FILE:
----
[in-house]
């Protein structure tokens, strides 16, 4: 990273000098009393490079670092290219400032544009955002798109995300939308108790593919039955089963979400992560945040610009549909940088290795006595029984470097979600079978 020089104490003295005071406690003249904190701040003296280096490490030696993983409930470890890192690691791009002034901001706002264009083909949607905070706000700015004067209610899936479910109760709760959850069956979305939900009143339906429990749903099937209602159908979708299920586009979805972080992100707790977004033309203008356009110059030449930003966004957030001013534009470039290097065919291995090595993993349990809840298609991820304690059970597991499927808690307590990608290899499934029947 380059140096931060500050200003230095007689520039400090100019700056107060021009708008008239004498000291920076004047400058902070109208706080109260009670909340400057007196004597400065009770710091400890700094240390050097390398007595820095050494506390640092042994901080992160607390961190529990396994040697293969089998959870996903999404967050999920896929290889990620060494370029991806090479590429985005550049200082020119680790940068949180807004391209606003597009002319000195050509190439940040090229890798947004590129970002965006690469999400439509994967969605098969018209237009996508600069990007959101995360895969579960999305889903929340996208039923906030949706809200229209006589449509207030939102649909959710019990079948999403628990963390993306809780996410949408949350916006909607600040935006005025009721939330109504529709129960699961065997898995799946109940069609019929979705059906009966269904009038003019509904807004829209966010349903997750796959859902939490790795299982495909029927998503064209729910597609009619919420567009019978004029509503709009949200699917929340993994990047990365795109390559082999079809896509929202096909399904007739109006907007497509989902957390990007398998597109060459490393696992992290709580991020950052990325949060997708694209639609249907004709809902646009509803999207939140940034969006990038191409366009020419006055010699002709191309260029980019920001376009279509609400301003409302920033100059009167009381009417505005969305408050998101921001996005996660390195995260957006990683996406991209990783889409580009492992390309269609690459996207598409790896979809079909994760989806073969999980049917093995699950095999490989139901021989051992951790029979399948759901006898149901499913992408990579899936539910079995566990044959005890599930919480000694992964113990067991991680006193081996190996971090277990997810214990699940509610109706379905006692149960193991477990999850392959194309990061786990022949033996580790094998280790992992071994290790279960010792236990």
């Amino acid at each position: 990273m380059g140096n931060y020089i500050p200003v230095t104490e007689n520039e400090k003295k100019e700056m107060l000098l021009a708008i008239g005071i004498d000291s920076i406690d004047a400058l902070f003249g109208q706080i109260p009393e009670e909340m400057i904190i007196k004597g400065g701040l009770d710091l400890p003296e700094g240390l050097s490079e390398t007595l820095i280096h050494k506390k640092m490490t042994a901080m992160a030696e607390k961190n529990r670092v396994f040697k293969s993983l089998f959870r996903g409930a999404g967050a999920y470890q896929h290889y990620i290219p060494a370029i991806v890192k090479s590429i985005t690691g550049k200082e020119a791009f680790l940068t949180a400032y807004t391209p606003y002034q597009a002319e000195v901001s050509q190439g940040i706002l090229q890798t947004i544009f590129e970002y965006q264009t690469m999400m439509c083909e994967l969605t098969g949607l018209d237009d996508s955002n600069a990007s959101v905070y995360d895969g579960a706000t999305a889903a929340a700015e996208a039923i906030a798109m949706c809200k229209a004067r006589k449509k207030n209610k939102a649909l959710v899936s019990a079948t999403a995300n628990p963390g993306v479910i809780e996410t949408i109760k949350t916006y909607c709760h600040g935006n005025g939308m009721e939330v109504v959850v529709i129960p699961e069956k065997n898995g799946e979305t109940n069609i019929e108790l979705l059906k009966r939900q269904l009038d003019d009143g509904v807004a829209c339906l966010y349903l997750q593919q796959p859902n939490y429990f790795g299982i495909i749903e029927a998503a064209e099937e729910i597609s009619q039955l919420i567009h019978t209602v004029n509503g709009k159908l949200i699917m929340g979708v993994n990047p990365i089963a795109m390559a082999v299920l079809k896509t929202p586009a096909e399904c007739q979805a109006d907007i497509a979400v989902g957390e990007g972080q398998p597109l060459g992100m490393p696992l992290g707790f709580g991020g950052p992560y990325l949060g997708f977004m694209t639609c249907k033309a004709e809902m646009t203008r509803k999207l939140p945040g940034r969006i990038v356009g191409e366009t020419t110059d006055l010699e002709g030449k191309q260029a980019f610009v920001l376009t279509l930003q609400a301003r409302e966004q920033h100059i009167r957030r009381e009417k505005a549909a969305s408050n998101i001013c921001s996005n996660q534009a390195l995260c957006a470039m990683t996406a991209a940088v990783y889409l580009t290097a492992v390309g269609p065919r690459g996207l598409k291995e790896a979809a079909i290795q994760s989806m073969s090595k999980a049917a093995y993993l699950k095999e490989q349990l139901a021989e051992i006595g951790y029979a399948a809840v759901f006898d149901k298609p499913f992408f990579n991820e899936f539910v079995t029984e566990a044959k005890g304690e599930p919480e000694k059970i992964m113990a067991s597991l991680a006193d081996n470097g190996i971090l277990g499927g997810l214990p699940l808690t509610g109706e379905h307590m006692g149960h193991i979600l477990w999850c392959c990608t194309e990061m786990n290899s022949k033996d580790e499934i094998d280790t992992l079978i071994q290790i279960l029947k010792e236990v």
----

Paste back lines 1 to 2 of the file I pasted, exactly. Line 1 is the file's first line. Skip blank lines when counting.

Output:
[in-house]
């Protein structure tokens, strides 16, 4: 990273000098009393490079670092290219400032544009955002798109995300939308108790593919039955089963979400992560945040610009549909940088290795006595029984470097979600079978 020089104490003295005071406690003249904190701040003296280096490490030696993983409930470890890192690691791009002034901001706002264009083909949607905070706000700015004067209610899936479910109760709760959850069956979305939900009143339906429990749903099937209602159908979708299920586009979805972080992100707790977004033309203008356009110059030449930003966004957030001013534009470039290097065919291995090595993993349990809840298609991820304690059970597991499927808690307590990608290899499934029947 380059140096931060500050200003230095007689520039400090100019700056107060021009708008008239004498000291920076004047400058902070109208706080109260009670909340400057007196004597400065009770710091400890700094240390050097390398007595820095050494506390640092042994901080992160607390961190529990396994040697293969089998959870996903999404967050999920896929290889990620060494370029991806090479590429985005550049200082020119680790940068949180807004391209606003597009002319000195050509190439940040090229890798947004590129970002965006690469999400439509994967969605098969018209237009996508600069990007959101995360895969579960999305889903929340996208039923906030949706809200229209006589449509207030939102649909959710019990079948999403628990963390993306809780996410949408949350916006909607600040935006005025009721939330109504529709129960699961065997898995799946109940069609019929979705059906009966269904009038003019509904807004829209966010349903997750796959859902939490790795299982495909029927998503064209729910597609009619919420567009019978004029509503709009949200699917929340993994990047990365795109390559082999079809896509929202096909399904007739109006907007497509989902957390990007398998597109060459490393696992992290709580991020950052990325949060997708694209639609249907004709809902646009509803999207939140940034969006990038191409366009020419006055010699002709191309260029980019920001376009279509609400301003409302920033100059009167009381009417505005969305408050998101921001996005996660390195995260957006990683996406991209990783889409580009492992390309269609690459996207598409790896979809079909994760989806073969999980049917093995699950095999490989139901021989051992951790029979399948759901006898149901499913992408990579899936539910079995566990044959005890599930919480000694992964113990067991991680006193081996190996971090277990997810214990699940509610109706379905006692149960193991477990999850392959194309990061786990022949033996580790094998280790992992071994290790279960010792236990």